New Flyer Industries Inc. (TSX:NFI) is North America’s top-selling transit-bus manufacturer and parts supplier. The company controls 48% of North American new sales and 33% of the aftermarket space. Shares have been on a tear lately, up over 100% in just the past 12 months. Last week shares hit a 52-week (and all-time) high of roughly $30.50.
Long-term shareholders are clearly more than pleased. What’s contributing to New Flyer’s success?
Set up for success
With a 50% market share, New Flyer is easily North America’s largest transit bus and motor coach manufacturer. After Daimler AG exited the market in 2011 and New Flyer purchased North American Bus Industries in 2013, the entire industry was reduced to just three major players. As the dominant player in the industry (with the largest sales force and greatest economies of scale), the company was poised for success.
Fast forward to today, where 24 out of the top 25 transit authorities on the continent run New Flyer buses, and the company’s committed backlog has reached $1.1 billion. There’s still plenty of growth available too, especially within the high-margin aftermarket parts segment.
With 70,000 vehicles in service, the company has the largest installed base of buses and coaches in North America. To service repair needs, New Flyer has an integrated service segment that carries the market’s widest portfolio of parts as well as the industry’s largest distribution network along with the shortest delivery times. For every vehicle New Flyer sells, it’s usually guaranteeing itself years of reliable, highly profitable service revenue.
Management is focused on shareholder returns
New Flyer hasn’t just grown for the sake of growth. Return on invested capital reached 11.7% last quarter and has consistently been around 8-9% in recent years. While that’s not the highest the market has to offer, it’s fairly respectable for a capital-intensive business. It’s also provides the company with plenty of excess capital to put towards growth initiatives, acquisitions, and dividends.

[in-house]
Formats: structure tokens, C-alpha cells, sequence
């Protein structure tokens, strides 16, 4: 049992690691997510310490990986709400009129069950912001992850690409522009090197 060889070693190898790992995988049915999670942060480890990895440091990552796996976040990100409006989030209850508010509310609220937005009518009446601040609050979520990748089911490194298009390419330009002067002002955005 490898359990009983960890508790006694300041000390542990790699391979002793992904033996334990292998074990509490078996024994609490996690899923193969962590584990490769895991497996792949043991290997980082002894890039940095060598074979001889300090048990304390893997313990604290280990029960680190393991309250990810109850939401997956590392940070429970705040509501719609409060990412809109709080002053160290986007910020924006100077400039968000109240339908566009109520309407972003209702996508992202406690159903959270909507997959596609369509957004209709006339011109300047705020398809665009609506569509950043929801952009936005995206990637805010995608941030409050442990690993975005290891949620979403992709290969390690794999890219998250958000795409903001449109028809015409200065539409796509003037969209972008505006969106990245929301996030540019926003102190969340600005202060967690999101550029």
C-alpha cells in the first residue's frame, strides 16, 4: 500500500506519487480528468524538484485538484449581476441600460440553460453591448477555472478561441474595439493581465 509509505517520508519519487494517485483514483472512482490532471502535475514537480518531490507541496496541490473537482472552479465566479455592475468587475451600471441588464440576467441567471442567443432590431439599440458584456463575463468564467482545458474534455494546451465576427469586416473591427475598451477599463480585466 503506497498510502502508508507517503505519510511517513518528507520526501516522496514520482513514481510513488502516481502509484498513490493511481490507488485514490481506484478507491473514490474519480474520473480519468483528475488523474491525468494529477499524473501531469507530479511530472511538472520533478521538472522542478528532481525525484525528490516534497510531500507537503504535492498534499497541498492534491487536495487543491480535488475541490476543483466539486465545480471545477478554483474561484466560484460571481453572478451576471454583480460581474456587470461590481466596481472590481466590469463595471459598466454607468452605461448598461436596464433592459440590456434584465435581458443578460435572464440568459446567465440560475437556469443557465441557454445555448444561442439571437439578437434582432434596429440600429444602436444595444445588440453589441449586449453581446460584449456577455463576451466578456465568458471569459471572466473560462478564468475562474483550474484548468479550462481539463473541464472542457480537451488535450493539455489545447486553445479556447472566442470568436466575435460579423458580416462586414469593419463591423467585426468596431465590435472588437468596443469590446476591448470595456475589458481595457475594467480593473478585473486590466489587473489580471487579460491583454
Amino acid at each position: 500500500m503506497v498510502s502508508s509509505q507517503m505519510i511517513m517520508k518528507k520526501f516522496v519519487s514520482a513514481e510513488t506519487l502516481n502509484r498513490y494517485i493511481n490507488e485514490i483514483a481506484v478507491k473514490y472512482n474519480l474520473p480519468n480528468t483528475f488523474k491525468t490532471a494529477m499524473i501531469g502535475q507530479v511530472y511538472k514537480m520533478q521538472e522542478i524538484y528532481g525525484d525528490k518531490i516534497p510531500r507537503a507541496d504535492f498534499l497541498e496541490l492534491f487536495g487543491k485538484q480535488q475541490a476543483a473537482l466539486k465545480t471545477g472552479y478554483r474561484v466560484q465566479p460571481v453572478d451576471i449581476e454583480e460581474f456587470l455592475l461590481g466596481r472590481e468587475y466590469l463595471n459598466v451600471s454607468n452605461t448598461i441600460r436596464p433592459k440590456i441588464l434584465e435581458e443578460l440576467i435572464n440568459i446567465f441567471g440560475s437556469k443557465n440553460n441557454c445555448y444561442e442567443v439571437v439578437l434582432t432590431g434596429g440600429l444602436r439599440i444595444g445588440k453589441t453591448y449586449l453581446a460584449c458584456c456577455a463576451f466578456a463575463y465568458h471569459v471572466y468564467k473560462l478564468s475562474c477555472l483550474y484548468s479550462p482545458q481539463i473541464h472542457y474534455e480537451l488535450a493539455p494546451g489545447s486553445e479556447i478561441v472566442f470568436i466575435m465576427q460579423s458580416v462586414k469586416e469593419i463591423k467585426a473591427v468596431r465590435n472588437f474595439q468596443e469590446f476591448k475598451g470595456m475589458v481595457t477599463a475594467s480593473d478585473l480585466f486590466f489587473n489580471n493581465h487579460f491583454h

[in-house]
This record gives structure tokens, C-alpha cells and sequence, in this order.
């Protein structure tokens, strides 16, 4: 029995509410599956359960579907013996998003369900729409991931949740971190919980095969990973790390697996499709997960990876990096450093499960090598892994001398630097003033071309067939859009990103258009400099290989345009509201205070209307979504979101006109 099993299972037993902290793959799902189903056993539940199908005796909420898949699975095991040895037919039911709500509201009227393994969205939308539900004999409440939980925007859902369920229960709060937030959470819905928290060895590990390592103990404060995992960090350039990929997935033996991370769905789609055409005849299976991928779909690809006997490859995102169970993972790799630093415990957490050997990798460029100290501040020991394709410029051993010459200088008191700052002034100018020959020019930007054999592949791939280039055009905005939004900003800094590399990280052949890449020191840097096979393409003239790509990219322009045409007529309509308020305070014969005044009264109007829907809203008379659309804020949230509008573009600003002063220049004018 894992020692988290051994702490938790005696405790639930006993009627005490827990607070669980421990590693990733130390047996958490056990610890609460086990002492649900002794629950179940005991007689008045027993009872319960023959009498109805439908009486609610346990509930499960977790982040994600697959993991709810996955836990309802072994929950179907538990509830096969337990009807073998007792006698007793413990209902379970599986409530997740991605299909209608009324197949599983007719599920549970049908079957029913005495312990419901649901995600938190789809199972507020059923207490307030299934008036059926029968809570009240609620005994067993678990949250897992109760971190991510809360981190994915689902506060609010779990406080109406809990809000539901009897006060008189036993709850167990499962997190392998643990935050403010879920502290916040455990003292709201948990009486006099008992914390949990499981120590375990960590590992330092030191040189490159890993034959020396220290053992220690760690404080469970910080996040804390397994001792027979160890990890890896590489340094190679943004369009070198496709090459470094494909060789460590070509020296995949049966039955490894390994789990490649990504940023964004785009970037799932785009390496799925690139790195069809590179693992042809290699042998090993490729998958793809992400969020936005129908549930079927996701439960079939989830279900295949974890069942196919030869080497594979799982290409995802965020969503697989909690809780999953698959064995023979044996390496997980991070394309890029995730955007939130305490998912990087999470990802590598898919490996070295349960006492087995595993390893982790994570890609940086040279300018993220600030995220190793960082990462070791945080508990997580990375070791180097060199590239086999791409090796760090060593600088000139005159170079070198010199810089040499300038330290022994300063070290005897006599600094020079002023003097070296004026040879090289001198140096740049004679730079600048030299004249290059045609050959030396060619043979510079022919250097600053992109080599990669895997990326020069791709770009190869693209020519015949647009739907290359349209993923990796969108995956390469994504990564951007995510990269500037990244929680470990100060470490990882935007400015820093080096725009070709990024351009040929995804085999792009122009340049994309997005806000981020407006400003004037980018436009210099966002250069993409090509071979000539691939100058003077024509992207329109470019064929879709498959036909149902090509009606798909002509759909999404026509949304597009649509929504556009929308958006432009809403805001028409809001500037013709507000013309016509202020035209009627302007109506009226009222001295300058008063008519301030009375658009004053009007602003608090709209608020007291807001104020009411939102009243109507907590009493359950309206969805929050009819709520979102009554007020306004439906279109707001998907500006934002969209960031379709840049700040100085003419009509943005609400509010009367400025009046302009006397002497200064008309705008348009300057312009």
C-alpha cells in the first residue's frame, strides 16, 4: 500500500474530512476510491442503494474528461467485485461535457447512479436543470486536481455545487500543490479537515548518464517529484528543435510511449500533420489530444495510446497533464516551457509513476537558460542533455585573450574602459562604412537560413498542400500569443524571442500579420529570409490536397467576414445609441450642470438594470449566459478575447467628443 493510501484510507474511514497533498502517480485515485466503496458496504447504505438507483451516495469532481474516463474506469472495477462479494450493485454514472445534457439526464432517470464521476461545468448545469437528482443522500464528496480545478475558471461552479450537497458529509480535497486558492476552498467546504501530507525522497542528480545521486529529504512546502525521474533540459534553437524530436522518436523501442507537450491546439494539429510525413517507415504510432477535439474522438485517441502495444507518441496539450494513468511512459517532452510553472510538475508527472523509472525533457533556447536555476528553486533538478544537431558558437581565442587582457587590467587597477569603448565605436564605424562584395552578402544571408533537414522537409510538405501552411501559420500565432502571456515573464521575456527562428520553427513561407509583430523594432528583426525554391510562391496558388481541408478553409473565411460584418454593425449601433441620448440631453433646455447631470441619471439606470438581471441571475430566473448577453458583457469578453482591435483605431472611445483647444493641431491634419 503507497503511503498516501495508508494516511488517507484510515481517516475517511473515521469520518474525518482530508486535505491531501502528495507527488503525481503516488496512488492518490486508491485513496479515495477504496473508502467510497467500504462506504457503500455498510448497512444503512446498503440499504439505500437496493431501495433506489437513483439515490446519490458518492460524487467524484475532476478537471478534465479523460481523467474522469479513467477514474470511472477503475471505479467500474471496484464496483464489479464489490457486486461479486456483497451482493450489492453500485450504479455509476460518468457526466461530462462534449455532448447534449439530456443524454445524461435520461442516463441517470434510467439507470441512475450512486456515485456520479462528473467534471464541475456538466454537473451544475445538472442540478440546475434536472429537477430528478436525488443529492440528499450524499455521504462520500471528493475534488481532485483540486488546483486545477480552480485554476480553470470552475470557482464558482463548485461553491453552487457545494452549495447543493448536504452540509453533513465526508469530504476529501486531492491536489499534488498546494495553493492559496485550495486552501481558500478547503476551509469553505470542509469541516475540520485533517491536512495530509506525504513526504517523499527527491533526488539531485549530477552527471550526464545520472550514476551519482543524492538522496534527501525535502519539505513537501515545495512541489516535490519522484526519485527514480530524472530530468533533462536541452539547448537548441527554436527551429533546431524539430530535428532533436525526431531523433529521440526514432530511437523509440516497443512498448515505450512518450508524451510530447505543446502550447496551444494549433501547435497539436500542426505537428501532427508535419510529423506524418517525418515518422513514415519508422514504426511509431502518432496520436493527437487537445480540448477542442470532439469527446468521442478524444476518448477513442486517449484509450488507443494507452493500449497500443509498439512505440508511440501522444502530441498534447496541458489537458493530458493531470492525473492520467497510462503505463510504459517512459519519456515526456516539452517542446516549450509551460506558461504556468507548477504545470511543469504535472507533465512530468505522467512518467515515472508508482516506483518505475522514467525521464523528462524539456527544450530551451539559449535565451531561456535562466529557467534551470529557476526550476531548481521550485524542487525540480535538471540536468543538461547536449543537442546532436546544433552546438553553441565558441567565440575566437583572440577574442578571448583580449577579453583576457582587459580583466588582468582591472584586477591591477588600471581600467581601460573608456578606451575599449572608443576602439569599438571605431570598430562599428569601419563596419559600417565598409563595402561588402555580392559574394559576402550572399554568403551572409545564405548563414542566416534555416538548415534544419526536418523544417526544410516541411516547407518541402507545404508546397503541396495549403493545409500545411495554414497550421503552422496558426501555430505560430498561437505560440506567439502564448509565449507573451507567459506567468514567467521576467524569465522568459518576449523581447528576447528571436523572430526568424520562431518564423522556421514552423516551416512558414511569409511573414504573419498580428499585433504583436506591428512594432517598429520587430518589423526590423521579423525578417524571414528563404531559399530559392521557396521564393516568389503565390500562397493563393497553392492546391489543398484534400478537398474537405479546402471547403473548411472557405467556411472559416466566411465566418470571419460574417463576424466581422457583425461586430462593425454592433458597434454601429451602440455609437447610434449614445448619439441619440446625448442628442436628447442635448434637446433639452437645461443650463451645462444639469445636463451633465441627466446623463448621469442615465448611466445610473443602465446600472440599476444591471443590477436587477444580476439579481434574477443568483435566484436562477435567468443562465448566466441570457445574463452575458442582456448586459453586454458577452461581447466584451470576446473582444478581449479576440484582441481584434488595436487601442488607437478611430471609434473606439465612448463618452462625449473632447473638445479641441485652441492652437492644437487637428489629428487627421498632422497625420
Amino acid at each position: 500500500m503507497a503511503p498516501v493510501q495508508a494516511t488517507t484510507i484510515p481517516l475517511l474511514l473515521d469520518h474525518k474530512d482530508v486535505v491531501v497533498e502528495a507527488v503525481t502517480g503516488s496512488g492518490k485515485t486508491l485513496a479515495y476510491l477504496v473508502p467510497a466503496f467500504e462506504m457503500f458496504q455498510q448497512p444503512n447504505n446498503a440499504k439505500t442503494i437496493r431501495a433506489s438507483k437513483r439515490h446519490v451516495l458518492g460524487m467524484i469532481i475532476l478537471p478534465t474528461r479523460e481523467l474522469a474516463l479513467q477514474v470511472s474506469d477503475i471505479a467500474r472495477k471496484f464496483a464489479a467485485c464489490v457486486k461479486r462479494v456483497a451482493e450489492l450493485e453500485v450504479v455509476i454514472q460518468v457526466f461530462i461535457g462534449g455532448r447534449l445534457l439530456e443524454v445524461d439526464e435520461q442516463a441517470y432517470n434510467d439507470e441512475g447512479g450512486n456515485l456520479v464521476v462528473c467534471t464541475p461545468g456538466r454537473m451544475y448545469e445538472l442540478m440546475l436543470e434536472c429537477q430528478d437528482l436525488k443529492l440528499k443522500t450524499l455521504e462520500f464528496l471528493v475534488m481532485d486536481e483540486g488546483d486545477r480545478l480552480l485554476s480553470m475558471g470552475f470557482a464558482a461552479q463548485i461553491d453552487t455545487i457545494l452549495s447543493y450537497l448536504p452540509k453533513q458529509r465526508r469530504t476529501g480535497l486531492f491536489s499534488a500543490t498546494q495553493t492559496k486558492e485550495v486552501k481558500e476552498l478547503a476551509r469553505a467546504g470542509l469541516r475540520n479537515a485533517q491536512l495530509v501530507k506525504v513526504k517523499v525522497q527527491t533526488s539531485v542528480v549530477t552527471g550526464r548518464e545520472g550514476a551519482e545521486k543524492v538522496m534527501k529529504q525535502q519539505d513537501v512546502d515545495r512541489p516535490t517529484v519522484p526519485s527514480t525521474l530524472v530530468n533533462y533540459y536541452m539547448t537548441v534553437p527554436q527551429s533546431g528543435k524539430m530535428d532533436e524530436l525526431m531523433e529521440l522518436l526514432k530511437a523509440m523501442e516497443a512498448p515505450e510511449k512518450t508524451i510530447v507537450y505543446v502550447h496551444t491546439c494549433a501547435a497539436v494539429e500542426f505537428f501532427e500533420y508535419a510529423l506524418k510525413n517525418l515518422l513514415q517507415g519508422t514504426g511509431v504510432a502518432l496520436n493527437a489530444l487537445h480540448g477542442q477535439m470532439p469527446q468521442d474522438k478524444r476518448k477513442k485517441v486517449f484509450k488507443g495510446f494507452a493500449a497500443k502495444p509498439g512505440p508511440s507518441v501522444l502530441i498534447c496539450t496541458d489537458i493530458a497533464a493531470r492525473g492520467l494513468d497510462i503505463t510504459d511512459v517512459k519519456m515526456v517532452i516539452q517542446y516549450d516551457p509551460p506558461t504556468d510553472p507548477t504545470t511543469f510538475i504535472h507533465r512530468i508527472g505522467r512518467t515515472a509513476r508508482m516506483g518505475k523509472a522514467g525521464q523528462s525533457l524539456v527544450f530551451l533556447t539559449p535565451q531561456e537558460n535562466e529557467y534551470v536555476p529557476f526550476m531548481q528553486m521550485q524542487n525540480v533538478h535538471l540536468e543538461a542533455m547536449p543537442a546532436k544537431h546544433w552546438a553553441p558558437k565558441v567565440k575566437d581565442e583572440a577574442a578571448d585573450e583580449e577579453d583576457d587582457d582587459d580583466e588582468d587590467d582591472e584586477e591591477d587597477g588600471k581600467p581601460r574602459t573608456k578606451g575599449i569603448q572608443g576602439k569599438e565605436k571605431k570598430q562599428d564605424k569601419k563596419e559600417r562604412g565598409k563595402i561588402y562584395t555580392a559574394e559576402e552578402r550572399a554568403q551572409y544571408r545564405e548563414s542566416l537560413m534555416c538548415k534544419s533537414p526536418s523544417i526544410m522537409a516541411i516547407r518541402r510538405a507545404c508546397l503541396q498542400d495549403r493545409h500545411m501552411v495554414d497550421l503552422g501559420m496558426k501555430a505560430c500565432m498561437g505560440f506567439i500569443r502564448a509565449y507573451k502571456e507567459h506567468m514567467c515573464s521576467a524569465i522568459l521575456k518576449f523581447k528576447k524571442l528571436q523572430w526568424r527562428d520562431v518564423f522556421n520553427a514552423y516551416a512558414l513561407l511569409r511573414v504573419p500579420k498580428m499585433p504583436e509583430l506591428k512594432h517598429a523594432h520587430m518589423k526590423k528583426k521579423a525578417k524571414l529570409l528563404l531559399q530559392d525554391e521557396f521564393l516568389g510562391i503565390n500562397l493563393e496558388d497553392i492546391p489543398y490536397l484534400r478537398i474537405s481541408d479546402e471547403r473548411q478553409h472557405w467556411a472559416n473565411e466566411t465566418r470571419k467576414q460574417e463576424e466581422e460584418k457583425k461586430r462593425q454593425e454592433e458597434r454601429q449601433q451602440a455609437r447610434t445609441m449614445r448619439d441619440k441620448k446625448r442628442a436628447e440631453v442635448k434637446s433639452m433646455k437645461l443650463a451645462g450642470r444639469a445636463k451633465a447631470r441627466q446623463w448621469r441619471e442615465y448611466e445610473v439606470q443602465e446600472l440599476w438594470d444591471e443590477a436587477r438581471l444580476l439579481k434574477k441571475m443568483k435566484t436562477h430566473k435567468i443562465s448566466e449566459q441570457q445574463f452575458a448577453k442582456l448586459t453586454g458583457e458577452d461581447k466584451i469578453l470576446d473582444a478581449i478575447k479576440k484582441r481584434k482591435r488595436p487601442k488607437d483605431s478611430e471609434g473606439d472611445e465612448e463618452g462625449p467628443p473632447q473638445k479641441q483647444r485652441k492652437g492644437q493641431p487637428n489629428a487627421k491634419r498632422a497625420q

In the last 12 months, the company has generated $82 million in free cash flow. Even with a 2.7% yield, only 40% of free cash flow is directed towards dividends. As the company matures and builds out its installed base, expect the payout to start increasing.
There is plenty of room to take on more leverage to boost shareholder returns as well. Since 2010, management has reduced debt from over $400 million to just $250 million, all the while growing the business tremendously. With debt levels down to just 54% of total equity, New Flyer could easily raise more financing to move into adjacent markets or acquire its remaining competitors.
Are things too expensive?
At 25 times earnings, most investors would surmise that the valuation has caught up with the attractiveness of the business. Looking at how fast the company is growing, however, it could still be a bargain. Revenues are expected to grow 50% this year, aided by its blockbuster $445 million acquisition of Motor Coach Industries International. If earnings estimates are correct, shares could be trading at just 11 times forward earnings. Not bad for an oligopoly business.